It was not this configuration, as the 3278's were connected to a 3274 and nobody mentioned a System/1.
I was, perhaps, 16 or 17, so it just could be that the salespeople on the booth were not taking me seriously.
Someone should preserve this software.
That'd be cool.
Amdahl UTS however ended up being supported by another company "UTS Global" (not sure exactly what their relationship with Fujitsu was, possibly Fujitsu may have kept the underlying IP and UTS Global just sub-licensed it.) It appears UTS Global has gone out of business some years back. I think their main customer were certain US telephone companies using certain legacy apps maintained by Telcordia; I think once those companies migrated off those apps their business was gone and they just disappeared.
Fujitsu's mainframe business is still going. Their Japanese mainframe business (which pre-existed the Amdahl purchase) is still alive (although I don't think it is sold outside Japan any more, back in the 80s thru 90s Fujitsu's FACOM mainframes were common in Australia but I'd be surprised if any remain here). In Europe, they own non-IBM-compatible mainframe lines – they bought ICL whose mainframes are still used by UK government, and they bought Siemens' BS2000 mainframe business which is still used in some European countries (especially Germany).
No idea what Fujitsu's attitude to hobbyist use is. I've never heard anything positive about it. (On the other hand, unlike IBM, I've never heard anything negative about it either.)
 To be strictly correct, BS2000 is partially IBM compatible – the original instruction set is based on S/360 but not 100% compatible with it; that original instruction set ended up being emulated on SPARC and later x86; the OS is very different from any IBM operating system.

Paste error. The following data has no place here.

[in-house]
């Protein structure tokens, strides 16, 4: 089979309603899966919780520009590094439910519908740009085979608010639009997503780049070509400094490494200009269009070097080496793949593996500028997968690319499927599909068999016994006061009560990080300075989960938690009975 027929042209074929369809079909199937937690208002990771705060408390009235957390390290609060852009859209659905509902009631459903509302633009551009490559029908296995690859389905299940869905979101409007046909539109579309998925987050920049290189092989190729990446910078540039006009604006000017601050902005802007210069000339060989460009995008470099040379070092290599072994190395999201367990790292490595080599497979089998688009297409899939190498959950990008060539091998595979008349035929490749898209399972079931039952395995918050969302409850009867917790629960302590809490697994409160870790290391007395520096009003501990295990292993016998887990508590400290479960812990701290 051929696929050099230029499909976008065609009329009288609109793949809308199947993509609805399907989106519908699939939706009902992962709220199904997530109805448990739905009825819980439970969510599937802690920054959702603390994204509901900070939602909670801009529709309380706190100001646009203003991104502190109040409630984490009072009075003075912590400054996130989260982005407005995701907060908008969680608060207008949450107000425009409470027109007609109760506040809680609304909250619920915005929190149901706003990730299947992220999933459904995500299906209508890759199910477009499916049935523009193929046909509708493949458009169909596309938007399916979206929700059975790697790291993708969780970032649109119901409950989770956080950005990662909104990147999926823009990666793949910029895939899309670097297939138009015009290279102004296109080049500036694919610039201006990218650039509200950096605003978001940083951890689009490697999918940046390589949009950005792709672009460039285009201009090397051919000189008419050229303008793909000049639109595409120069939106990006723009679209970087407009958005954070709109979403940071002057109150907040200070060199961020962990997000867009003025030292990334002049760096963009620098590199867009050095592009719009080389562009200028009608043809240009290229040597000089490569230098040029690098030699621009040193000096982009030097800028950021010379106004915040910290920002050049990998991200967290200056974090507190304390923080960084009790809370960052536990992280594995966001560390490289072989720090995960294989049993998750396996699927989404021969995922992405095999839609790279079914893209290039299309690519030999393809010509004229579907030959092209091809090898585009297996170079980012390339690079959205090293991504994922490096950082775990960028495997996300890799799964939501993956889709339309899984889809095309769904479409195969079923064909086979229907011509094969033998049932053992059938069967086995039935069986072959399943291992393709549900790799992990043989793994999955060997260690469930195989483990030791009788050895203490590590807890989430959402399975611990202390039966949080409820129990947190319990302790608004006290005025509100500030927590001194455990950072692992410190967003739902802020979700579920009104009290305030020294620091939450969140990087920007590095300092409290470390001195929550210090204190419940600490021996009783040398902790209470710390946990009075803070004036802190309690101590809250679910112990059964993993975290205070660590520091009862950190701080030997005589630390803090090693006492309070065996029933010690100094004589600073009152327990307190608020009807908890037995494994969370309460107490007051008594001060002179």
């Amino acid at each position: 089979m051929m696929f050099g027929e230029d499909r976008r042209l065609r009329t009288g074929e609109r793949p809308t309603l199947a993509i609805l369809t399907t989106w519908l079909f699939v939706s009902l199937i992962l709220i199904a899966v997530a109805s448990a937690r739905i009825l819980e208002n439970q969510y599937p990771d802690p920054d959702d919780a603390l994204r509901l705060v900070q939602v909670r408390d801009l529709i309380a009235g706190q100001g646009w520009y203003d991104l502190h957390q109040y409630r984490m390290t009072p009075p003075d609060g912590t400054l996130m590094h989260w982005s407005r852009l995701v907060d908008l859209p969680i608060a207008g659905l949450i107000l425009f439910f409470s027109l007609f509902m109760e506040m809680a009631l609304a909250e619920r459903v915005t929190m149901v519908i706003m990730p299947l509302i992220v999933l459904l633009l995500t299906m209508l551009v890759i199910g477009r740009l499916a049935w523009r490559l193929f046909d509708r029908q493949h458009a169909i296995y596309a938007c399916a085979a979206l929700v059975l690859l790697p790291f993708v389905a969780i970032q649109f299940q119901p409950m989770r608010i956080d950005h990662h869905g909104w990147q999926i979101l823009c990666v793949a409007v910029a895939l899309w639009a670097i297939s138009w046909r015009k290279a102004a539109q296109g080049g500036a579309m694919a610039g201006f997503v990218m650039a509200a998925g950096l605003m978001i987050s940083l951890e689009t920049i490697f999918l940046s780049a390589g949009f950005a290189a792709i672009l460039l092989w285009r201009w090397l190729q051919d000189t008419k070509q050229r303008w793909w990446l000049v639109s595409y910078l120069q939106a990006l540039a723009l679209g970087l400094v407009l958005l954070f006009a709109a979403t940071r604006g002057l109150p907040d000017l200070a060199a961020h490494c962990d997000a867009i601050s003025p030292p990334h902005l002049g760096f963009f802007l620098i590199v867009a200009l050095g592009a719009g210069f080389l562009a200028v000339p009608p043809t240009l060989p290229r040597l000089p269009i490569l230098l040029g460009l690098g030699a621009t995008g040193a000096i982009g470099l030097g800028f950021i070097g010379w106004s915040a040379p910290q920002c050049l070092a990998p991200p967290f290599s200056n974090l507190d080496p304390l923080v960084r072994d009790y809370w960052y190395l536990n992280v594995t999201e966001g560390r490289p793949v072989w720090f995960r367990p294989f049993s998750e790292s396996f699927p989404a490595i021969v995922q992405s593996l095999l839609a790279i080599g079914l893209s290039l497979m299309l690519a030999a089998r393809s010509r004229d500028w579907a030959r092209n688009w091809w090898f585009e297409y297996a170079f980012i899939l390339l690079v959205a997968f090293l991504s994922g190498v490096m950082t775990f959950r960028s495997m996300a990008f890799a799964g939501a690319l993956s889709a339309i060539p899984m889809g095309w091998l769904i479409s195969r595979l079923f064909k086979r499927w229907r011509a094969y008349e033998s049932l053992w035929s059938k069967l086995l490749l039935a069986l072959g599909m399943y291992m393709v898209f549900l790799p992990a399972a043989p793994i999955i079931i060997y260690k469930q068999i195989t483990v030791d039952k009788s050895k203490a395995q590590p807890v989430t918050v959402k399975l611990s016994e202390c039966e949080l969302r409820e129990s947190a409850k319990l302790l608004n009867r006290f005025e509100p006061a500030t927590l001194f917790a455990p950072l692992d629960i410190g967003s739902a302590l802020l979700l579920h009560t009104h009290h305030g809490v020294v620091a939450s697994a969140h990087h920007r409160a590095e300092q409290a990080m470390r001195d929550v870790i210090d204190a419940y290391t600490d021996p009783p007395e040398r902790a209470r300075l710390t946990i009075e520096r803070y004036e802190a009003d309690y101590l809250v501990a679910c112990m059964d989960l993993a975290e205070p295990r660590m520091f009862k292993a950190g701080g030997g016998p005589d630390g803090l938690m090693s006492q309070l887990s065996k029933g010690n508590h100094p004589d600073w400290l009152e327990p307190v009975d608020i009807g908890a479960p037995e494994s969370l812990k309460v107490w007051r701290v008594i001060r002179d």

And, yes, IBM would likely frown on passing out copies of AIX.
Despite Posix compatibility it wasn't very smooth. One infelicity I remember was that merely untarring a tar file took an extremely long time because ownership information had to be gotten from the ID system (RACF?). And it made separate, expensive calls for each file. Perhaps multiple.
Anyway, as far as I can remember it was soon superseded by the Linux subsystem.
You are thinking of the Unix compatibility subsystem of z/OS (formerly known as OS/390, and before that as MVS). That came out around 1993. But prior to that there was a long history of running Unix on IBM (and IBM-compatible) mainframes as an independent operating system. This work at AT&T, I don't even think it was the first port, I think Princeton's port in 1977 was the first .
And then, as well as Princeton's VM/370-based port and AT&T's TSS/370-based port for 5ESS development, Amdahl UTS came out in 1981 (descended from the Princeton port) and IBM/Interactive Systems VM/IX around 1984; then in 1988, the IBM/Locus AIX/370, followed by AIX/390.
(Also some 1980s-era Japanese supercomputers from Hitachi and Fujitsu had a hardware architecture based on IBM mainframes and some of them also ran Unix, although I'm not sure which version.)
> Anyway, as far as I can remember it was soon superseded by the Linux subsystem.
It was never superseded per se, it still exists. But the use cases are different. If you just want a vanilla Unix-like environment on an IBM mainframe, run Linux – which is not a z/OS subsystem, it is separate independent operating system. If you want a Unix application environment which supports deep integration into legacy mainframe applications and subsystems (VSAM, CICS, IMS, ISPF, etc) then that is the use case for the z/OS Unix subsystem.
In the latest release of z/OS, IBM has brought in a third option: zCX . This runs Linux-based Docker containers on a hypervisor inside z/OS. This is positioned for z/OS system administrators to be able to easily deploy and manage Docker containers on the mainframe without learning extensive Linux skills (which managing z/Linux requires), using mainly their existing z/OS skills along with learning a bit about Docker.
You folks have no idea how much fun you missed out on.